2011 World Champs/Daegu: Valeriy Borchin Wins Men's 20k, by Elliott Denman, note by Larry Eder

The official emblem of the 2011 World Champion...

The 20,000 meter Men's race walk was held Sunday morning in brutal conditions, with Valeriy Borchin of Russia taking the gold in 1:19:56. Vladamir Kanaykin of Russia took the silver in 1:20:27 and Luis Fernando Lopez of Columbia took the bronze, in 1:20:38, giving Columbia their first EVER medal in the World Athletics Championships. In 23rd place, Trevor Barron, the lone American, finished 23rd in 1:24:33, the youngest competitor in the Championships.

We asked 1956 Olympian in the 50k, Elliott Denman, one of our top contributors, to give us his expert view of one of the toughest endurance events in the championships. Here is his view of the race:

Saransk (Mordovia), coat of arms

Image via Wikipedia

DAEGU - When the going got tough, Valeriy Borchin got going.
Did he ever.
Pedal to the metal, the nearly 25-year-old Russian (he reaches all of a quarter-century on Sept. 11th) zoom-zoom-zoomed away from his final pursuers and went on to collect the gold medal in the men's 20K racewalk Sunday morning, clocking 1:19:56, considered darn good in the somewhat steamy conditions.
Kenyans had swept the first six medals of the 13th World Championships of Track and Field, top three Saturday morning in the women's marathon and top three in the women's 10,000 meters Saturday night.
David Kimutai Rotich was not about to extend the streak Sunday morning on the downtown Daegu streets. Kenyan's lone delegate to the 53-man 20K event, he placed 32nd in 1:27:20, a season best but nowhere even close to Borchin.
Some suggest - as an aside - just wait till Kenya, with its vast array of distance talent - catches on to the techniques and nuances of the racewalking game.
Q. Can Kenya ever become the new Russia of racewalking?
A. Don't bet on it.
Then again, don't bet on any one nation catching up to the Russian racewalking establishment anytime soon.
Based in the Saransk area of the Mordovia region, some 350 miles east of Moscow, the Mordovian Academy of Racewalking - there really is such a place - keeps churning out  stars and stars and more stars.
Borchin dedicated his win to both his nation and his region.
"The governor of Mordovia and the mayor of Saransk are wonderful to me, and to all walkers," said Borchin. 
"I couldn't do what I am now doing living anywhere else."
Under the guidance of the controversial Viktor Chegin,  - who has seen some of his top people, Borchin and Vladimir Kanaykin included, hit with drug charges - but the Saransk crew keeps coming back and coming back.
In patented style, Borchin came back like gangbusters to win his second consecutive Worlds gold, on top of his 2008 Beijing Olympic gold - to establish himself as the clearcut 20K favorite heading into the London Games of 2012.
Borchin reeled off 5Ks in 21:15, 20:18, 18;9:44 and 19:14, while Kanaykin, charging hard himself, earned the silver in 1:20:27.
Loud cheers reverberated all the way back to Northern South America, too.
When Luis Fernando Lopez crossed the line third in 1:20:38, it represented the first medal ever won by Colombia at the Worlds.
Once upon a time, the Colombian walking establishment, it seemed, represented a single family, the famous Morenos.  But now there's considerable depth in the Colombian ranks and Lopez - rehabbing through a groin injury - has brought athletic joy to a nation that's always cheered its cyclists and soccermen.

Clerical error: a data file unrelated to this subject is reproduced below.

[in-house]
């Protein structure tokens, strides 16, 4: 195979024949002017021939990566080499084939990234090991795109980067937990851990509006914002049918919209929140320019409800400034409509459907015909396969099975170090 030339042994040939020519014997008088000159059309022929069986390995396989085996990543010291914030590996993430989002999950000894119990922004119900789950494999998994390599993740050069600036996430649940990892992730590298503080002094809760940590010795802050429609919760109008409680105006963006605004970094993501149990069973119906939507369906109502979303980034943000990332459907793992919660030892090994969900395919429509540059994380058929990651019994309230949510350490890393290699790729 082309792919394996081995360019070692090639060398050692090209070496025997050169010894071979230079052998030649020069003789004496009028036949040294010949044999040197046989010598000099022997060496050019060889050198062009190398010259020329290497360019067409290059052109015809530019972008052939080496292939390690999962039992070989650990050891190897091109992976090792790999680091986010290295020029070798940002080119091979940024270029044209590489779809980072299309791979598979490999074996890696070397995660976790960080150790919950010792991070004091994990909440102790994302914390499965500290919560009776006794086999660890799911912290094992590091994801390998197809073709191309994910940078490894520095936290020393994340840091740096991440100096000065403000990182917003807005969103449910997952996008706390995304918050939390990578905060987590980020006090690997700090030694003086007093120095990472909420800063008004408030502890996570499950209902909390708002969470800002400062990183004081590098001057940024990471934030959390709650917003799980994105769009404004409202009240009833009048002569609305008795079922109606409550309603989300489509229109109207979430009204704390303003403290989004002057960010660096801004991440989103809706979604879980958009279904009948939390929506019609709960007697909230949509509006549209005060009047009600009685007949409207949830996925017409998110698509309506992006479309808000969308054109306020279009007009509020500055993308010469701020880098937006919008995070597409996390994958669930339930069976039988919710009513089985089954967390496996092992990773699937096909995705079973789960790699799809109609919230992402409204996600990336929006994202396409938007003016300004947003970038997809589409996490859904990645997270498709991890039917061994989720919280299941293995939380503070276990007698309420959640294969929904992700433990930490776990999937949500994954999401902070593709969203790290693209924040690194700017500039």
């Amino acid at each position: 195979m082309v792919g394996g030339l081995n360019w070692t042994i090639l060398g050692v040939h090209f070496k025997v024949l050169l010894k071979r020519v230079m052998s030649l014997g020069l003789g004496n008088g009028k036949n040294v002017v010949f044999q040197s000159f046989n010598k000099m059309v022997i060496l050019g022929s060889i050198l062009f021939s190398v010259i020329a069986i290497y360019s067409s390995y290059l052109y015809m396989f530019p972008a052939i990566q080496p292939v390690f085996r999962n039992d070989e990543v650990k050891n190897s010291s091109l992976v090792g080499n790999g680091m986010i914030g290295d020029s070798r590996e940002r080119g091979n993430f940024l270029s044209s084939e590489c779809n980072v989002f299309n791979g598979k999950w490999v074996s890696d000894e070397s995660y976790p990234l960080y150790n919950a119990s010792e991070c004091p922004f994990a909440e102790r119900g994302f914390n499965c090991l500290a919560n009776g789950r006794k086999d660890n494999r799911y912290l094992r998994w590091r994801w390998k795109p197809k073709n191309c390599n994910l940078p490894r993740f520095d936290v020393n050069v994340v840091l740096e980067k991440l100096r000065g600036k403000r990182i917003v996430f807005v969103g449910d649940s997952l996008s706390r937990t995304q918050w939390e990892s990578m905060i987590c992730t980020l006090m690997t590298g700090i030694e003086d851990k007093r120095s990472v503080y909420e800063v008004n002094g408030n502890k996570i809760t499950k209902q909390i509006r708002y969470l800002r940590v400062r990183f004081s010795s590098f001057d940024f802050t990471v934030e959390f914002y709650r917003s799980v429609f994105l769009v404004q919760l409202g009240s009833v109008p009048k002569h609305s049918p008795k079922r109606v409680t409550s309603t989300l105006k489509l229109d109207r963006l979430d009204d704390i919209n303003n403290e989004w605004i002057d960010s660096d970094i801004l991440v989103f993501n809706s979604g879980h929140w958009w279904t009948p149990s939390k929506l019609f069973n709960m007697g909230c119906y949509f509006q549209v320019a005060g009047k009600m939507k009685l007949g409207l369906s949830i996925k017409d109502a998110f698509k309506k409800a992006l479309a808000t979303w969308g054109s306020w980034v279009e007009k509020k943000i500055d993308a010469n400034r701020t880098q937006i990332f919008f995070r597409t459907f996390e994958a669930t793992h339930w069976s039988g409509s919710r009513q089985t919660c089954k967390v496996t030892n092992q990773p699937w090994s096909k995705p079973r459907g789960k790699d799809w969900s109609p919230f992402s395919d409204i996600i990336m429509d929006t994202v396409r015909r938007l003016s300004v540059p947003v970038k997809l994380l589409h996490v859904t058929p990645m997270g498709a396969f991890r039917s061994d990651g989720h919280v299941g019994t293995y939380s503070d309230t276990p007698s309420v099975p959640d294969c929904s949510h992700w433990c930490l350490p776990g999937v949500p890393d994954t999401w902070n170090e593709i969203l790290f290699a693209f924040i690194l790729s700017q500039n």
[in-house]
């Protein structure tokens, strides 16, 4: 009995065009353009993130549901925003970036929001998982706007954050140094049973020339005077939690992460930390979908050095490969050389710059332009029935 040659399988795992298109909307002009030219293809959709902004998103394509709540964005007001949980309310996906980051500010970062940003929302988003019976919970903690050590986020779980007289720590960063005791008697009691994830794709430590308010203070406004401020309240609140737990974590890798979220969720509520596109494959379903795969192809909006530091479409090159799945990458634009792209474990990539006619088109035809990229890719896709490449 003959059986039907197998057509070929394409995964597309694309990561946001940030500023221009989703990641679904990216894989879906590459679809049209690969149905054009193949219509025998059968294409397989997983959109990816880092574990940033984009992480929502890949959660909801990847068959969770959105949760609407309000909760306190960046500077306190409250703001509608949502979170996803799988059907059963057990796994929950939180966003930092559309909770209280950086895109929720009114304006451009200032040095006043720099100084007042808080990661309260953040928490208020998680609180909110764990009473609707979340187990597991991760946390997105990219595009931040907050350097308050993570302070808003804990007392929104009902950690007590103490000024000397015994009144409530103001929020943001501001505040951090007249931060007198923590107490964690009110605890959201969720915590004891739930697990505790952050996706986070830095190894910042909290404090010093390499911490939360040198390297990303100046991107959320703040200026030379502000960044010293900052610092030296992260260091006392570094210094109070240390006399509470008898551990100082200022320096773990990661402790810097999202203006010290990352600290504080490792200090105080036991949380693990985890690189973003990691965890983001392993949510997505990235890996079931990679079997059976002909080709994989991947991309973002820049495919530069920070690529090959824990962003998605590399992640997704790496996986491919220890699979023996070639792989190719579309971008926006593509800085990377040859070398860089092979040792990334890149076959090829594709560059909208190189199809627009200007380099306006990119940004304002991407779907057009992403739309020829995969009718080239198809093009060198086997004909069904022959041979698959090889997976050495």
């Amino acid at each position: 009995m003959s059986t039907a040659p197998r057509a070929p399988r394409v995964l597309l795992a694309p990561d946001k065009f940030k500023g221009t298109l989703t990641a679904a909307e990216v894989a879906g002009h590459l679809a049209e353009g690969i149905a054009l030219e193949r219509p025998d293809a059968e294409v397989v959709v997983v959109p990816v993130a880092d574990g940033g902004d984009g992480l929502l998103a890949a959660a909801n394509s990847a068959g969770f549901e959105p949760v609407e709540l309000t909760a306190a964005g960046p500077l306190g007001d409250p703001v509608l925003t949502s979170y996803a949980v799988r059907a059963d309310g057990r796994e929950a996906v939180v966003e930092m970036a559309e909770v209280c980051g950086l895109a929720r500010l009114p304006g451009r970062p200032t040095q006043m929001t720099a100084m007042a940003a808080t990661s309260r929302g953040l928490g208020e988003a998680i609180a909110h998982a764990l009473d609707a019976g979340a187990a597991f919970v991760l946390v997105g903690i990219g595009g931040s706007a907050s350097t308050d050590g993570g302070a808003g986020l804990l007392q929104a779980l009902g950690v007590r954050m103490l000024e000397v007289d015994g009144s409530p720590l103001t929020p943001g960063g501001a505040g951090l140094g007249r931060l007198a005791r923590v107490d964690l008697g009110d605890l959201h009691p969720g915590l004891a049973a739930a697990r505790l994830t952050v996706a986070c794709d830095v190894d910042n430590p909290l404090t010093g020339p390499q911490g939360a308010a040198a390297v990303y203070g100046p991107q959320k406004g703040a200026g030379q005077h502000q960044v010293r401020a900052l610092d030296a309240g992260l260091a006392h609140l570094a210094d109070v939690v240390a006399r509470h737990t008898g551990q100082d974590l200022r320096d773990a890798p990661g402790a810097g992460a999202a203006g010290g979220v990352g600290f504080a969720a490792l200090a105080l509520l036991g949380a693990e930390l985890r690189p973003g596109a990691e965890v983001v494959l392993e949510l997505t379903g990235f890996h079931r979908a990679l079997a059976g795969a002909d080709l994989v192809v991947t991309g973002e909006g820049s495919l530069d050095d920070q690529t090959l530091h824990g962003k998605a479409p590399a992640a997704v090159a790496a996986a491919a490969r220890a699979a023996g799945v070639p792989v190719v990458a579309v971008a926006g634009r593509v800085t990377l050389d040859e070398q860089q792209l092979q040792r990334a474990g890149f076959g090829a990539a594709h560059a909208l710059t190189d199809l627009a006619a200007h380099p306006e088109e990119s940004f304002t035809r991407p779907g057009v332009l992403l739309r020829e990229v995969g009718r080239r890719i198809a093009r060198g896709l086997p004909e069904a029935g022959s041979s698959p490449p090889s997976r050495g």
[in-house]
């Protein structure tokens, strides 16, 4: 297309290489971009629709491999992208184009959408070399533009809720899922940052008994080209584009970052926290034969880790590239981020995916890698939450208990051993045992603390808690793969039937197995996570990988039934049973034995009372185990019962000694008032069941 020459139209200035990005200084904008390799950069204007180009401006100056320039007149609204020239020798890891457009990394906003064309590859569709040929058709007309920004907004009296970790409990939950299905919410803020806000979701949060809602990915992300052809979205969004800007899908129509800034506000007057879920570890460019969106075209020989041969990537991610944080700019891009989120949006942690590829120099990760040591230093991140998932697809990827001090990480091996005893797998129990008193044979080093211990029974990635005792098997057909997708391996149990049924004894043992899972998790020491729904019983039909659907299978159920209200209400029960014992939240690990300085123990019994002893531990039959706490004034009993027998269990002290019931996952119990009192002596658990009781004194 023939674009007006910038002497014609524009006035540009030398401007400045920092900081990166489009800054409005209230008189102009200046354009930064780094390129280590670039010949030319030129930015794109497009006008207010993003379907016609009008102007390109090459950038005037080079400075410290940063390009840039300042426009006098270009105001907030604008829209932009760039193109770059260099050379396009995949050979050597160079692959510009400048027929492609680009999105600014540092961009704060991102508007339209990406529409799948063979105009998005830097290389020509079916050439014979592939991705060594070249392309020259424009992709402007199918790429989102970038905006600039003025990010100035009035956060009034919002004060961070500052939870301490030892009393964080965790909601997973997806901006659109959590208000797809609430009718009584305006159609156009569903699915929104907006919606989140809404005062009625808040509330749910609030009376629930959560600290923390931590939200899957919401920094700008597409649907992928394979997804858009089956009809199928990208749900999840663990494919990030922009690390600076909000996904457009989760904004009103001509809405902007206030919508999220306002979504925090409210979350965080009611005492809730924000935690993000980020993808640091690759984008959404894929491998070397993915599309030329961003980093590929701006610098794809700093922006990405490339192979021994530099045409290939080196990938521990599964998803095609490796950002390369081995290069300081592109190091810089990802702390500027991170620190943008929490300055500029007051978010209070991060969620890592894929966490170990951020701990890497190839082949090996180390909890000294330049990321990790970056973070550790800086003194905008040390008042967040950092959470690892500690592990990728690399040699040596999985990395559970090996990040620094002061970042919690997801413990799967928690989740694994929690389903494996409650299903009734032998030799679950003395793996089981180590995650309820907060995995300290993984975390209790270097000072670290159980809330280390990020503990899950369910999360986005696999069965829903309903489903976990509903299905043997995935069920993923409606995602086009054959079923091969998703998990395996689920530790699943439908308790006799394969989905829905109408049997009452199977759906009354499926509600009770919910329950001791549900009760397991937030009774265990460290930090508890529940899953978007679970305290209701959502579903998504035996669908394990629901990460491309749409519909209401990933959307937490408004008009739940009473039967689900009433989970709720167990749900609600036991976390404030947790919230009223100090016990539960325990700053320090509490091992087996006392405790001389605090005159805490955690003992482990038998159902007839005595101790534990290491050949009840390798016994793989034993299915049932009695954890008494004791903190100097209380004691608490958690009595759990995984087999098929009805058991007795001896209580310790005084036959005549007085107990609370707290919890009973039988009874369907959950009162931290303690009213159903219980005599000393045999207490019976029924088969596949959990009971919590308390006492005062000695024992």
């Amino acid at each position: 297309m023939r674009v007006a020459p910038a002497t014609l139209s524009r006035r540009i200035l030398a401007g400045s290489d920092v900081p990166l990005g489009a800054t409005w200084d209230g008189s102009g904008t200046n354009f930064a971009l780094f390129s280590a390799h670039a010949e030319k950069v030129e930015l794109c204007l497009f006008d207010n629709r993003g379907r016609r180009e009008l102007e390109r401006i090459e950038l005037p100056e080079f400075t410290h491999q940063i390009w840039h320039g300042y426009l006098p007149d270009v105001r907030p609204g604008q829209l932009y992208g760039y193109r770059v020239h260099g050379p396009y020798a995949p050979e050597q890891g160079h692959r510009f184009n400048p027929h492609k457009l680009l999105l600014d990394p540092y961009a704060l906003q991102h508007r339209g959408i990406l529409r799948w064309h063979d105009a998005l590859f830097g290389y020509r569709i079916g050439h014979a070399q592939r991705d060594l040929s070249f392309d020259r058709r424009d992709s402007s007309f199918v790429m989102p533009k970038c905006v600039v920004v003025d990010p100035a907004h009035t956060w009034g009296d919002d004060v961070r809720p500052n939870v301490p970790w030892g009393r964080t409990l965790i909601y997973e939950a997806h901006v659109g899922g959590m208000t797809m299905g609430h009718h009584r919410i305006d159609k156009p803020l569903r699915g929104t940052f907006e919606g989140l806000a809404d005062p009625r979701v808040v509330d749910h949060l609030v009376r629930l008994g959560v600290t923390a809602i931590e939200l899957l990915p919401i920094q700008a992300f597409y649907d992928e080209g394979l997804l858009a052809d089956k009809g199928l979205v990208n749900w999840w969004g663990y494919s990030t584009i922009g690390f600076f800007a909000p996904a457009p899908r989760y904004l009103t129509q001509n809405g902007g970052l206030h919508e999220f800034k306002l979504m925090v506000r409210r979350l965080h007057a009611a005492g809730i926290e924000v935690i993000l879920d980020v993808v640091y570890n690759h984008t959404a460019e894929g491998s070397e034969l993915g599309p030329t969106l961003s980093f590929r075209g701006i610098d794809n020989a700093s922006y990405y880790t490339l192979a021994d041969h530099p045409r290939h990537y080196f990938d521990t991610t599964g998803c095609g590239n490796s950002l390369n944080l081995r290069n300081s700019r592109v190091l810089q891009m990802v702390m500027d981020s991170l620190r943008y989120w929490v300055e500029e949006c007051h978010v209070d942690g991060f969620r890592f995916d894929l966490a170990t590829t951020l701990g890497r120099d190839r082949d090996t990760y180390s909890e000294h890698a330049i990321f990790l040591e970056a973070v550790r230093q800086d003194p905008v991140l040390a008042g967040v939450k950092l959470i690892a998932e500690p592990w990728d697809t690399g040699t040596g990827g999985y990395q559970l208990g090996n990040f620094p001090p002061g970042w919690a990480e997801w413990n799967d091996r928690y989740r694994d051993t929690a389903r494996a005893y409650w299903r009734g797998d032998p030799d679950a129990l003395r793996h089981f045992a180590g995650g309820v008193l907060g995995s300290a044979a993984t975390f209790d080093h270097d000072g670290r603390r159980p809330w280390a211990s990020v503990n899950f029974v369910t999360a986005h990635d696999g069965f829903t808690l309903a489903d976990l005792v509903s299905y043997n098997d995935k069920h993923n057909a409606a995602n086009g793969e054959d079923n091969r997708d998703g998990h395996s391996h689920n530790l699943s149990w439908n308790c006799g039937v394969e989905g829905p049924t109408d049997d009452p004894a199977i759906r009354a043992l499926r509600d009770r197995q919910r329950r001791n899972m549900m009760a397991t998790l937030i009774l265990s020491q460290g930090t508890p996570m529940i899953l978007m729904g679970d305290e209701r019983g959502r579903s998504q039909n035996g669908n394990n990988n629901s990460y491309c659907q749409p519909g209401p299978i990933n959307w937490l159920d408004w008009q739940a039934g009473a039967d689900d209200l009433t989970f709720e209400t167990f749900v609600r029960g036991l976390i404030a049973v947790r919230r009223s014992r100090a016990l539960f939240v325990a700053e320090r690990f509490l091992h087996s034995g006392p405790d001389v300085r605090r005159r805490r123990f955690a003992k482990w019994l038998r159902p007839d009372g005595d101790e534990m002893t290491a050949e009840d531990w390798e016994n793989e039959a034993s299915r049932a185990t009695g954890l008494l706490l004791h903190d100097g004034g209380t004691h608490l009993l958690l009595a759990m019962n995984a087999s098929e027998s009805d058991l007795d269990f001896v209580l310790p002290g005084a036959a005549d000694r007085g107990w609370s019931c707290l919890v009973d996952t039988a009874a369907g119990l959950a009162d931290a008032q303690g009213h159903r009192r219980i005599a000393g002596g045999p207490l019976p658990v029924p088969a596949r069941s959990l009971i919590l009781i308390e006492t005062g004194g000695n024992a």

Completing the top six: Zhen Wang of China, the man some thought a pre-race gold candidate, 1:20:54; Stanislav Emelyanov, a 20-year-old Russian, 1:21:11, and Hyunsub Kim of host Korea, 1:21:17.
There was good news in the USA camp, too.
Pittsburgher Trevor Barron came in as both the youngest 20K walker - he'll be 19 on Sept. 30 - and tallest at 6-feet-4.

Barron_Trevor-WJunior10.JPGTrevor Barron, World Jr 10k, photo by PhotoRun.net
Competing in the most important race of his life, the Colorado College (Colorado Springs)-bound Barron hung with the mid-pack for much of the way and finished a solid 23rd in 1:24:33, well up beyond half the field.
"This was very encouraging to me," said Barron.
This was the biggest race I've ever been to and I did OK.  It was great experince for me and certainly has to help down the line."
Editorial misjudgement: The cover photo of the Team Italy World Championships media guide focused on the feet (solidly in contact with the ground, as the rules of racewalking prescribe) of top medal candidate Giorgio Rubino.
On Sunday, however, those feet were detected "out of contact" by three members of the judging panel and so he was red-paddled to the sidlelines after leading the field through a 21:03 opening 5K and still a close second at midway in 41:01.
"C'est la vie," Mauricio Damilano's shrugging shoulders seemed to be saying. Damilano, twice a past World 20K champion for Italy and 1980 Olympic king, now heads the IAAF Racewalking Commission.
Others had their shot at the lead and faded,  Japan's Yusuke Suzuki was in front midway in 40:58 and still in medal contention through the final Ks before dropping to eighth.  China's Wang was right there with Borchin through 15K, second  in 1:00:49, but dropped to fourth.
A particularly popularly performer was Hyunsub Kim.
Korea is hosting the World Championships - in impeccable fashion thus far - despite a total production of zero medals in the 13 previous editions of the Worlds.  So Kim's solid sixth place was very cheering news to the home fans.
Many of the world's top women walkers - who will compete in their own 20K on Wednesday - were on hand to cheer their male compatriots.  The ladies can expect equal support from the men three days hence.

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